The blue-and-gold flag of Ukraine evokes the country’s landscape. The blue stands for the sky and the gold represents a field of ripening wheat. It’s a reminder of Ukraine’s reputation as the bread basket of Europe.
And that prompts a pressing question for the rest of the world: what is this invasion doing to global food supplies? Nothing good, that’s for sure, but some of the figures quoted in the media are downright terrifying.
According to a report in the New York Times, “Russia and Ukraine together supply more than a quarter of the world’s wheat.” A piece in Politico states that “Russia and Ukraine together provide about 30 percent of the world’s wheat.”
So if the fighting in Ukraine — and the sanctions on Russia — interrupts such an important source of supply won’t this result in catastrophic shortages?
No, because percentages quoted don’t apply to global wheat production, but to global wheat exports. As the crop scientist, Sarah Taber, points out in a much-needed tweet thread, this means that the shortfall in supply is much smaller than some headlines might suggest.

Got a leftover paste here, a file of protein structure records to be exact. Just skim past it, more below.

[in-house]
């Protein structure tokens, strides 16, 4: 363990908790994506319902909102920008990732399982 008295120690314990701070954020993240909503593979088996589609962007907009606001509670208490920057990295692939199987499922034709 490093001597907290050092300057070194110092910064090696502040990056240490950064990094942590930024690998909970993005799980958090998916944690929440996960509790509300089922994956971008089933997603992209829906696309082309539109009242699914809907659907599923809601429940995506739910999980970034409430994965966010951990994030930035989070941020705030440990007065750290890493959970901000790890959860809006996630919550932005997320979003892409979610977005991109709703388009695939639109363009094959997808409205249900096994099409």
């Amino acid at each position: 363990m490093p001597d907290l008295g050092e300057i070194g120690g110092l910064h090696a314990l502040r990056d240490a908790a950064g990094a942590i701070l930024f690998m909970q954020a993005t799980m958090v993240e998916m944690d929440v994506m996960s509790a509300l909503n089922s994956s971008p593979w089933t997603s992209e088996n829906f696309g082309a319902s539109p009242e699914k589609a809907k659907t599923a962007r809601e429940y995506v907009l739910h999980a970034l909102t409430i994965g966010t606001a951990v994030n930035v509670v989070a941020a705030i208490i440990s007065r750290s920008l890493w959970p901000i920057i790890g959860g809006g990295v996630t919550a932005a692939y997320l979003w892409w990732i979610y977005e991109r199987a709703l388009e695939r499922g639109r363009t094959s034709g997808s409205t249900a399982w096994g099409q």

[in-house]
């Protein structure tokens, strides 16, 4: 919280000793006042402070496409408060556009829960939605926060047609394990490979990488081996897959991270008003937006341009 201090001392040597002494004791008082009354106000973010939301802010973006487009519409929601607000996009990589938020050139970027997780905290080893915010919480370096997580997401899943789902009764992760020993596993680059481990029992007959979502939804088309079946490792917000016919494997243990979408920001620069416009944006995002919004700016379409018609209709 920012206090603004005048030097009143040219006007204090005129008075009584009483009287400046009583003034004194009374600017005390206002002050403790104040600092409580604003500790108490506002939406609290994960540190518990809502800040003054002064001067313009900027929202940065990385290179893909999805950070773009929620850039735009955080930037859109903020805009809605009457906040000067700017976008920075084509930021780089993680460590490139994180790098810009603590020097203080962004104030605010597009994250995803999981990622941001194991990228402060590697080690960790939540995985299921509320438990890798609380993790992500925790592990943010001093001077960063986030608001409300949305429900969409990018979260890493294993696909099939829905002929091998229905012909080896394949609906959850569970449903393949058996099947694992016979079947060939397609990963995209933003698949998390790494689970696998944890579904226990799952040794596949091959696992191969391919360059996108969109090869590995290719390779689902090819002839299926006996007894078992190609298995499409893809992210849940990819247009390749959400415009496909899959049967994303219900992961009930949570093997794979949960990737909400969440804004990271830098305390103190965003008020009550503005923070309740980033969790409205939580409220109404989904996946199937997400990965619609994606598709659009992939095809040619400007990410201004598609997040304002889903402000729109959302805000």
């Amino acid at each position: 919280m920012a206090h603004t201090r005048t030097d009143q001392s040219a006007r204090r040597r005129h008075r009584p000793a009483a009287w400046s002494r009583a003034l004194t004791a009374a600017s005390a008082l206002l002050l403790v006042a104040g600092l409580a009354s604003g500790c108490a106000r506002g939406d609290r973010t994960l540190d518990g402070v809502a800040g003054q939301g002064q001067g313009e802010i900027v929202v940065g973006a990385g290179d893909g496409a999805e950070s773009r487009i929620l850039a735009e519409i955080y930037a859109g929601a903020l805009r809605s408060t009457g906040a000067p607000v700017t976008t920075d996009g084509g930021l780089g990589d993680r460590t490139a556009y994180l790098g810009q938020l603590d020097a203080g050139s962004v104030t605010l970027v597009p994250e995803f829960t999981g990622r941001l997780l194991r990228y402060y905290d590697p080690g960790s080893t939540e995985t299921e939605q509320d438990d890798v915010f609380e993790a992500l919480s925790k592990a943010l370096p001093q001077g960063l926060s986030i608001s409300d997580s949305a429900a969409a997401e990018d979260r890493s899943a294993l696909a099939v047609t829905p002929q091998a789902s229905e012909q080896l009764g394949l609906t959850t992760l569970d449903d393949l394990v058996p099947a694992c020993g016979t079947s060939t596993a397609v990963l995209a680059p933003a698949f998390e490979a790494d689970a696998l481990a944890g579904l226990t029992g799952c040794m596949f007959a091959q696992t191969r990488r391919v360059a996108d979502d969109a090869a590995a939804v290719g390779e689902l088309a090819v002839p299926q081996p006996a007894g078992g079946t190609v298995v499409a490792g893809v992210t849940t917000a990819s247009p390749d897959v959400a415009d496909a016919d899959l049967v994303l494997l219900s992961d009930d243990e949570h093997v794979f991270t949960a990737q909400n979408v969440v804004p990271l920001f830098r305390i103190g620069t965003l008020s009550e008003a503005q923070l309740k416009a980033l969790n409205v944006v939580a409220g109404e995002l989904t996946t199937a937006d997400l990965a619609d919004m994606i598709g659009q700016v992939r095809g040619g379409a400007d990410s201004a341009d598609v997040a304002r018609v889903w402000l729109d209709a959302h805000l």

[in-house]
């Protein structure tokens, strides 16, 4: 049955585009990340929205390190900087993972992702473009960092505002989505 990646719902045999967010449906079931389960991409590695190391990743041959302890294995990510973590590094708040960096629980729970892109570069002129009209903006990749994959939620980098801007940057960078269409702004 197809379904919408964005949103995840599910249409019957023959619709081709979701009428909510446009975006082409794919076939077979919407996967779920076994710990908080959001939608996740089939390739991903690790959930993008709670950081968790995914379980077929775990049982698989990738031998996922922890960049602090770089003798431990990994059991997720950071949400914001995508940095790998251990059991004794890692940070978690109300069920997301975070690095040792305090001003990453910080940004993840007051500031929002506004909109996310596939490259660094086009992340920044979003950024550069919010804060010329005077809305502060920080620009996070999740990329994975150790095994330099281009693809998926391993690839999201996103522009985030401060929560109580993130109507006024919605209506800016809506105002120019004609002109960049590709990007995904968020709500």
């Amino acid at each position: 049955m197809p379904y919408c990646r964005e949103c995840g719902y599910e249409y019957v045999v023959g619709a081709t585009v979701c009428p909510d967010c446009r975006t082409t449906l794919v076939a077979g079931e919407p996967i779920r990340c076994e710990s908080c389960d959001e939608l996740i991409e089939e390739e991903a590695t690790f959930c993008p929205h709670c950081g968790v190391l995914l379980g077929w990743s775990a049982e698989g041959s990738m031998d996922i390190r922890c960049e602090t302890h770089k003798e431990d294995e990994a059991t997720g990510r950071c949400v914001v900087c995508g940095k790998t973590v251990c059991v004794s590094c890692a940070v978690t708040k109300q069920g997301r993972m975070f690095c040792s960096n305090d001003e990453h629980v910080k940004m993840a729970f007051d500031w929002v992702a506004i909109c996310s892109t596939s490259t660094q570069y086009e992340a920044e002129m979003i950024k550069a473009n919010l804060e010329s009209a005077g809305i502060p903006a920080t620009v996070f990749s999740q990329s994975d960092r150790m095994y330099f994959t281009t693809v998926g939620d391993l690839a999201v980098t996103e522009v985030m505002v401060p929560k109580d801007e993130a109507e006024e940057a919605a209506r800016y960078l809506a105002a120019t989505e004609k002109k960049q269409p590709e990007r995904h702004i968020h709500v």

For a start, wheat exports haven’t been halted completely — especially not from Russia, which continues to trade with most of the world. Taber puts the combined shortfall from both Ukraine and Russia at 7 million tons. Given that global wheat production last year was 778 million tons, this means that something like 1% of the worldwide supply needs to be replaced, not a quarter or a third.
The fact is that though Ukraine and southern Russia provide ideal growing conditions for wheat and many other crops, just about any country with sufficient land, water and sunshine can produce most of its own food. Which, thankfully, is what we still do.
Both the pandemic and the invasion have taught us that we cannot take global free trade for granted. That doesn’t mean that each country should become totally self-reliant, but when it comes to essential supplies, short-term efficiency must be balanced against long-term security.
The anchor of domestic food production is especially important — and worth safeguarding even in a country like the UK where the supply of land is under pressure from competing demands. It’s unfortunate that our best agricultural land tends to be concentrated in areas of high demand for new housing, but farming is not a waste of space.
In a perfect world, a country like our own would be able to rely on the endless Eurasian steppe for all of our grain supplies. But this is not a perfect world. If depending on potentially hostile or unstable countries for our energy supplies is a bad idea, then doing the same for our food supplies is even worse.